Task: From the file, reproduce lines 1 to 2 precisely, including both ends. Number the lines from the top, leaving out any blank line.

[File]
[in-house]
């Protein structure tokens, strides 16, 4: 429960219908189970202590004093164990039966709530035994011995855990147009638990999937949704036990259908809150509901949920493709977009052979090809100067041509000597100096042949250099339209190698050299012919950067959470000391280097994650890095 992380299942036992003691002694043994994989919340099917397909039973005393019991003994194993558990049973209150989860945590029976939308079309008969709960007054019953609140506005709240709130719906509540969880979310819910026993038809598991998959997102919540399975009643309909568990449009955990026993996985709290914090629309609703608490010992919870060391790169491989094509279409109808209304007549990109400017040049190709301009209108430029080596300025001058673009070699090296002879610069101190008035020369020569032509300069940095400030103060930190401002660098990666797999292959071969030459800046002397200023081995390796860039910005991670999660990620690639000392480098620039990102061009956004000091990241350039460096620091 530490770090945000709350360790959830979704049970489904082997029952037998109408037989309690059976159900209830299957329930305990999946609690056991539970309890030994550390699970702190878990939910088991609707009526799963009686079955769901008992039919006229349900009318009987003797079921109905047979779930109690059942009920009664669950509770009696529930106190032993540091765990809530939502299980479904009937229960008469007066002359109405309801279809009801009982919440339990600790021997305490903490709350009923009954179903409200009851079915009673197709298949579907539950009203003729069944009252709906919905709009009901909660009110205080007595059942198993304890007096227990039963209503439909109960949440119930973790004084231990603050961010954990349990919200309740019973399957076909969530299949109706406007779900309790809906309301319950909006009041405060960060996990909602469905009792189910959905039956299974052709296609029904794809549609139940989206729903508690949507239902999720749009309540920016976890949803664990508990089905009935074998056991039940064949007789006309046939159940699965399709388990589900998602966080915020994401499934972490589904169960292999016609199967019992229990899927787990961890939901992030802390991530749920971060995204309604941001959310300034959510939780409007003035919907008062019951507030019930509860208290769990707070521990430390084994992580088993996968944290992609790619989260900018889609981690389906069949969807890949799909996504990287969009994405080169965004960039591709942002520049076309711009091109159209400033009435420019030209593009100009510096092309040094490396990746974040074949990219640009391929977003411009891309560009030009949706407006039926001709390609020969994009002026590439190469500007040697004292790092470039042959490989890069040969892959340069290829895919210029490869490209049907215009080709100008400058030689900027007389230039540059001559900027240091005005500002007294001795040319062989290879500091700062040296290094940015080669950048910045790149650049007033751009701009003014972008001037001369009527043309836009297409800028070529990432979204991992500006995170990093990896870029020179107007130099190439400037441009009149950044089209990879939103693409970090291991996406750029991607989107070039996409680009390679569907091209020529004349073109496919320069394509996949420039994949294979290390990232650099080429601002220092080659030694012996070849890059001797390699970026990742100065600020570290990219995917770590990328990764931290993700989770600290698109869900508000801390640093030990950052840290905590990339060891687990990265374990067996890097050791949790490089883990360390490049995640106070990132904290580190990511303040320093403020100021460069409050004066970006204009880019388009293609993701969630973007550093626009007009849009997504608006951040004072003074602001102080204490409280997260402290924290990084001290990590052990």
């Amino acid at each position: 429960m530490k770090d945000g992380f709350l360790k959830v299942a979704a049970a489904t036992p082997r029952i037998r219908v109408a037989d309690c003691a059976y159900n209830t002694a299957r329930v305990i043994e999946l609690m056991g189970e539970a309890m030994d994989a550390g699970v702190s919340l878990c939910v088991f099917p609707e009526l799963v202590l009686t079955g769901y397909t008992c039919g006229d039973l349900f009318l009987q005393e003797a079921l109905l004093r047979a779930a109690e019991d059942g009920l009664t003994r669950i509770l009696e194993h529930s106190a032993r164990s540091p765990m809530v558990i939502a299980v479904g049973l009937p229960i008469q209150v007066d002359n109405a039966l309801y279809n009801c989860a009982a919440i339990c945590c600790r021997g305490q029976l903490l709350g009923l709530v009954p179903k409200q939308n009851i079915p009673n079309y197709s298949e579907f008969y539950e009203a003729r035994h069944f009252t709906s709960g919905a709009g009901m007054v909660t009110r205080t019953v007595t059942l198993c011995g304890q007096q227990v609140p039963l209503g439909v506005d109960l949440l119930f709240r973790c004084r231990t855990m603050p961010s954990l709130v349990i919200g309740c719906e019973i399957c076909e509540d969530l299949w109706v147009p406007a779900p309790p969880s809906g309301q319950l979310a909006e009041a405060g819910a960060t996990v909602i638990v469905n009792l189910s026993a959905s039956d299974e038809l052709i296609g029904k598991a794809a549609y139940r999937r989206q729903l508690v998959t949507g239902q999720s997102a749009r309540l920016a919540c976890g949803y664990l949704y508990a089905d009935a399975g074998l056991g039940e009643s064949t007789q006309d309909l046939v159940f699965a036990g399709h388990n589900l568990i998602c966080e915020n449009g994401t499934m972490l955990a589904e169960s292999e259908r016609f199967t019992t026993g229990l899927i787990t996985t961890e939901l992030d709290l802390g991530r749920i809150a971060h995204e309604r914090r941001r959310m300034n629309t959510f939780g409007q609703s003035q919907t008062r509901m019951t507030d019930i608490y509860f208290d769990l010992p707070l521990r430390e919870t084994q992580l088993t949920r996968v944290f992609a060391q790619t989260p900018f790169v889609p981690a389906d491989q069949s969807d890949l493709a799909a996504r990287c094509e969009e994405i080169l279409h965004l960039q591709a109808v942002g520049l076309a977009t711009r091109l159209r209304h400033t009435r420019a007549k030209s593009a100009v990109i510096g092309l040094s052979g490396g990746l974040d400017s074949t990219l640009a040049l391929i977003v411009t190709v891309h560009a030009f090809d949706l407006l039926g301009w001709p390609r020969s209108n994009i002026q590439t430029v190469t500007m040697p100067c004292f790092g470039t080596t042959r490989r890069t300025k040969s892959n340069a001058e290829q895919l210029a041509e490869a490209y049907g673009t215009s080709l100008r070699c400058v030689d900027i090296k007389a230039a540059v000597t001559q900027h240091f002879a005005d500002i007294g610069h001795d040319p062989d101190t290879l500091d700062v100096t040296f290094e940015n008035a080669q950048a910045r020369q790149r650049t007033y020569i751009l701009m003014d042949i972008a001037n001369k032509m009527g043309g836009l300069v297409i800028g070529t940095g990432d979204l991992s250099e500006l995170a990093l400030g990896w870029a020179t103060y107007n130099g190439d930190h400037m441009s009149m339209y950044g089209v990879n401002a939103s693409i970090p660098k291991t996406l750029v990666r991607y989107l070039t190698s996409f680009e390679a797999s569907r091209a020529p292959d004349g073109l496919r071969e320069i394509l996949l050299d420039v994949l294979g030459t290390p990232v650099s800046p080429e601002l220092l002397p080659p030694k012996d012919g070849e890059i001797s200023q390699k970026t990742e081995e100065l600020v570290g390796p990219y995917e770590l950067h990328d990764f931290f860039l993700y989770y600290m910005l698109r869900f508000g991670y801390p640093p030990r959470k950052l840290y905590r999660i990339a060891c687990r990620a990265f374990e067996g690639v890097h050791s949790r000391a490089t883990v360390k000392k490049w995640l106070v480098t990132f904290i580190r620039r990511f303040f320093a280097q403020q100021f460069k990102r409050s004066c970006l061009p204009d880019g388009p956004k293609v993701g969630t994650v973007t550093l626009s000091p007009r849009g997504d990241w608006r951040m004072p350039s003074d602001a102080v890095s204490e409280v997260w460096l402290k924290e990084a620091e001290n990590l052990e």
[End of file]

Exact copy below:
[in-house]
């Protein structure tokens, strides 16, 4: 429960219908189970202590004093164990039966709530035994011995855990147009638990999937949704036990259908809150509901949920493709977009052979090809100067041509000597100096042949250099339209190698050299012919950067959470000391280097994650890095 992380299942036992003691002694043994994989919340099917397909039973005393019991003994194993558990049973209150989860945590029976939308079309008969709960007054019953609140506005709240709130719906509540969880979310819910026993038809598991998959997102919540399975009643309909568990449009955990026993996985709290914090629309609703608490010992919870060391790169491989094509279409109808209304007549990109400017040049190709301009209108430029080596300025001058673009070699090296002879610069101190008035020369020569032509300069940095400030103060930190401002660098990666797999292959071969030459800046002397200023081995390796860039910005991670999660990620690639000392480098620039990102061009956004000091990241350039460096620091 530490770090945000709350360790959830979704049970489904082997029952037998109408037989309690059976159900209830299957329930305990999946609690056991539970309890030994550390699970702190878990939910088991609707009526799963009686079955769901008992039919006229349900009318009987003797079921109905047979779930109690059942009920009664669950509770009696529930106190032993540091765990809530939502299980479904009937229960008469007066002359109405309801279809009801009982919440339990600790021997305490903490709350009923009954179903409200009851079915009673197709298949579907539950009203003729069944009252709906919905709009009901909660009110205080007595059942198993304890007096227990039963209503439909109960949440119930973790004084231990603050961010954990349990919200309740019973399957076909969530299949109706406007779900309790809906309301319950909006009041405060960060996990909602469905009792189910959905039956299974052709296609029904794809549609139940989206729903508690949507239902999720749009309540920016976890949803664990508990089905009935074998056991039940064949007789006309046939159940699965399709388990589900998602966080915020994401499934972490589904169960292999016609199967019992229990899927787990961890939901992030802390991530749920971060995204309604941001959310300034959510939780409007003035919907008062019951507030019930509860208290769990707070521990430390084994992580088993996968944290992609790619989260900018889609981690389906069949969807890949799909996504990287969009994405080169965004960039591709942002520049076309711009091109159209400033009435420019030209593009100009510096092309040094490396990746974040074949990219640009391929977003411009891309560009030009949706407006039926001709390609020969994009002026590439190469500007040697004292790092470039042959490989890069040969892959340069290829895919210029490869490209049907215009080709100008400058030689900027007389230039540059001559900027240091005005500002007294001795040319062989290879500091700062040296290094940015080669950048910045790149650049007033751009701009003014972008001037001369009527043309836009297409800028070529990432979204991992500006995170990093990896870029020179107007130099190439400037441009009149950044089209990879939103693409970090291991996406750029991607989107070039996409680009390679569907091209020529004349073109496919320069394509996949420039994949294979290390990232650099080429601002220092080659030694012996070849890059001797390699970026990742100065600020570290990219995917770590990328990764931290993700989770600290698109869900508000801390640093030990950052840290905590990339060891687990990265374990067996890097050791949790490089883990360390490049995640106070990132904290580190990511303040320093403020100021460069409050004066970006204009880019388009293609993701969630973007550093626009007009849009997504608006951040004072003074602001102080204490409280997260402290924290990084001290990590052990």